Air pollution shortens lives on greater scale than war, tobacco and AIDS

Air pollution is responsible for shortening people’s lives worldwide on a scale far greater than wars, violence, tobacco and diseases such as HIV and Aids, according to a study published today (March 2) in the journal Cardiovascular Research. 

The researchers from the European Society of Cardiology have estimated that globally, air pollution causes an extra 8.8 million premature deaths each year. 

In order to estimate these figures, the researchers looked at exposure data from a model that simulates atmospheric chemical processes from natural and human-made sources of pollution. 

The researchers then applied this data to a new model of global exposure and death rates, and to data from the Global Burden of Disease. They then estimated the death rates and loss of life expectancy from different causes of air pollution compared to other causes of premature deaths around the world. 

The researchers estimated that air pollution reduces average life expectancy for all people worldwide by three years.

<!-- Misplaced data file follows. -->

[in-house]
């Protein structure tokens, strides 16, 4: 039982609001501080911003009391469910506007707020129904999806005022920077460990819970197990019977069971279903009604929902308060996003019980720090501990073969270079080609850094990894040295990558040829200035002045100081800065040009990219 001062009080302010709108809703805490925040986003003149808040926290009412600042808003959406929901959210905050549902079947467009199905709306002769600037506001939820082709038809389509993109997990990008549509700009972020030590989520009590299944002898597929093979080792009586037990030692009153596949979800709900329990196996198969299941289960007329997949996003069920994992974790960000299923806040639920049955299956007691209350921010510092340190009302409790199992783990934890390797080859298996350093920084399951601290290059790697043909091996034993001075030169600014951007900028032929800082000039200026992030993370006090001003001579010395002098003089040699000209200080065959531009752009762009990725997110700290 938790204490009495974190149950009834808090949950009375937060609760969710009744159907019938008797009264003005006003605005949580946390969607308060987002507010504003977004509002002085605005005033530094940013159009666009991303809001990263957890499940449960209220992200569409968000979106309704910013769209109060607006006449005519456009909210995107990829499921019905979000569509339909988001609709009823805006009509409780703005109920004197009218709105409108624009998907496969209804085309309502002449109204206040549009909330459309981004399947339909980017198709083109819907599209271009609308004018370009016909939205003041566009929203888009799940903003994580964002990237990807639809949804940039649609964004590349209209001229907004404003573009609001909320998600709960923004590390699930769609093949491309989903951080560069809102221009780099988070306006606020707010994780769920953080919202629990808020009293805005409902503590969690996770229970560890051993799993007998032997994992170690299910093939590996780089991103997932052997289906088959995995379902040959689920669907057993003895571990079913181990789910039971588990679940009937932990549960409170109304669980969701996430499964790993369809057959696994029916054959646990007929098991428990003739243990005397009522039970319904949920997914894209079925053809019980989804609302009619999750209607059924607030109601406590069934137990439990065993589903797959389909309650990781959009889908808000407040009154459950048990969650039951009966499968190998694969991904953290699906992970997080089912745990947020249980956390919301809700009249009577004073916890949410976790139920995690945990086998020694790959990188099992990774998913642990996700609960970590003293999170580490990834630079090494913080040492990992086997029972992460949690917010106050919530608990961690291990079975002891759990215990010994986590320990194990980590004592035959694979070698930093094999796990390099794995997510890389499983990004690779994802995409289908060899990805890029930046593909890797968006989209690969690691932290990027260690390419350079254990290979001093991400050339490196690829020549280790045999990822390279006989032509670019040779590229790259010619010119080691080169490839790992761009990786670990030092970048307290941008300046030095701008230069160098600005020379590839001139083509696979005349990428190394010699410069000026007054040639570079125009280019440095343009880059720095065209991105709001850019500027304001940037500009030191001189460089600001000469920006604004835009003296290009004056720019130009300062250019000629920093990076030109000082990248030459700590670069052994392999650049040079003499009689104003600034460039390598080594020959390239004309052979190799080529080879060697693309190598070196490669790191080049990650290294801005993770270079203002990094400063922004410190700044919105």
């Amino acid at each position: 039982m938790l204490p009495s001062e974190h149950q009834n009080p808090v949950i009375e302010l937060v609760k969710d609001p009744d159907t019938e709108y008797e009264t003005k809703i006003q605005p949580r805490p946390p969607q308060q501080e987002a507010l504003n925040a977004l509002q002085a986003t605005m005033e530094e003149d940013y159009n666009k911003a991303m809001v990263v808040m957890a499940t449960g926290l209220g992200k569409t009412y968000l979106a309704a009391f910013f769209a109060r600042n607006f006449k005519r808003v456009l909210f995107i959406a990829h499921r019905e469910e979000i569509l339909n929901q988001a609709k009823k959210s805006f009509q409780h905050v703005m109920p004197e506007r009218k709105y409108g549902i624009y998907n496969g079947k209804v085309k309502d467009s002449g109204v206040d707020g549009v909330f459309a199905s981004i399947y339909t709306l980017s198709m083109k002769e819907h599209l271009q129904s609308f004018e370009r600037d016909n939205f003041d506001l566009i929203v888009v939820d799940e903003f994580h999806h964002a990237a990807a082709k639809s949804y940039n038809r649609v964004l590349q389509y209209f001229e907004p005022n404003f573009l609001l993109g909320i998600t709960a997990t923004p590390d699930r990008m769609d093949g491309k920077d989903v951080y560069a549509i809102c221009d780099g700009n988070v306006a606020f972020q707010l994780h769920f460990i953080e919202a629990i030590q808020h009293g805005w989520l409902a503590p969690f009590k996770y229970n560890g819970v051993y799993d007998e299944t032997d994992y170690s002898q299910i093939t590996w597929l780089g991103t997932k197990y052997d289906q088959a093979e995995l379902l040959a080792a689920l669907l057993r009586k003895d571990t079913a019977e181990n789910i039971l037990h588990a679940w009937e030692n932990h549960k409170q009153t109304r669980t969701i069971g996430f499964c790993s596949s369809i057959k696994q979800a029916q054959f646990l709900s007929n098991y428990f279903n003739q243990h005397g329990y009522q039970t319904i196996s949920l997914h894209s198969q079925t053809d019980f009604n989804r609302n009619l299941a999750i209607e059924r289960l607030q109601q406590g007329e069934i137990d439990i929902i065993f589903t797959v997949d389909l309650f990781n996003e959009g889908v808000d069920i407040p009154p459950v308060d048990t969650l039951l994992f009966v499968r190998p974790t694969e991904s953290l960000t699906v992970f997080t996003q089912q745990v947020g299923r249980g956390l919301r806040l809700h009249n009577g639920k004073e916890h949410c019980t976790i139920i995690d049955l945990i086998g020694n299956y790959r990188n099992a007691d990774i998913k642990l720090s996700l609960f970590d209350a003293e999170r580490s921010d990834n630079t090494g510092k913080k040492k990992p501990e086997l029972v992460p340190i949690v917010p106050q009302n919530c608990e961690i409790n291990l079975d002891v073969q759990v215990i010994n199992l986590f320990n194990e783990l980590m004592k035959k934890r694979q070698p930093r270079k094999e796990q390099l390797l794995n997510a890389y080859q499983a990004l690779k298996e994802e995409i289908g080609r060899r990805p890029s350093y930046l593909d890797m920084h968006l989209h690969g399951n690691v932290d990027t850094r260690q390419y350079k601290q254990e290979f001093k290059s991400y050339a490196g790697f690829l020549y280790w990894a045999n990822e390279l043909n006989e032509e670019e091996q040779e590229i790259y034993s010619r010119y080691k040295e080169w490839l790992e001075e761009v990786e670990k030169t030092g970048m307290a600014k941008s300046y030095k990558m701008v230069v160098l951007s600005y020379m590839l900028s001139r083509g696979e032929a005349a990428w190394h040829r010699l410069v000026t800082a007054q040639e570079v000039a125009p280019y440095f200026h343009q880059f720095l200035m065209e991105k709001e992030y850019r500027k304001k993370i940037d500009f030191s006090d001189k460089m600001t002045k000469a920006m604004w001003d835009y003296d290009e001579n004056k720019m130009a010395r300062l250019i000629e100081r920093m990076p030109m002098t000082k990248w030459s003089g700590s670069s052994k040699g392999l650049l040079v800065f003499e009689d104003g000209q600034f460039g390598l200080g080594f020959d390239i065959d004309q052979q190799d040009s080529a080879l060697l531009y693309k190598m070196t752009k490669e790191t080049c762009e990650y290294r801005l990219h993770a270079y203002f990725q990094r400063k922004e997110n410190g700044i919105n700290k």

In comparison, tobacco shortens life expectancy by 2.2 years, HIV and Aids by 0.7 years and violence and deaths in wars by 0.3 years. 

The researchers also looked at the effect of air pollution on various categories of disease, they found the cardiovascular disease is responsible for the greatest proportion of shortened lives from air pollution, contributing to 43% of the loss in life expectancy worldwide. 

The researchers have estimated that if air pollution was reduced by removing fossil fuel emissions, the average life expectancy worldwide would increase by over a year. 

Prof Thomas Münzel said: ‘Since the impact of air polliution on public health is overall much larger than expected, and is a worldwide phenomenon, we believe our results show there is an air pollution pandemic.

‘Both air pollution and smoking are preventable, but over the past decades, much less attention has been paid to air pollution than to smoking, especially among cardiologists.

‘It is important that policy-makers and the medical community realise that air pollution is an important risk factor for heart and blood vessel disease.

‘It should be included as a risk factor, along with smoking, diabetes and high blood pressure and cholesterol.’

Photo Credit – Big Stock



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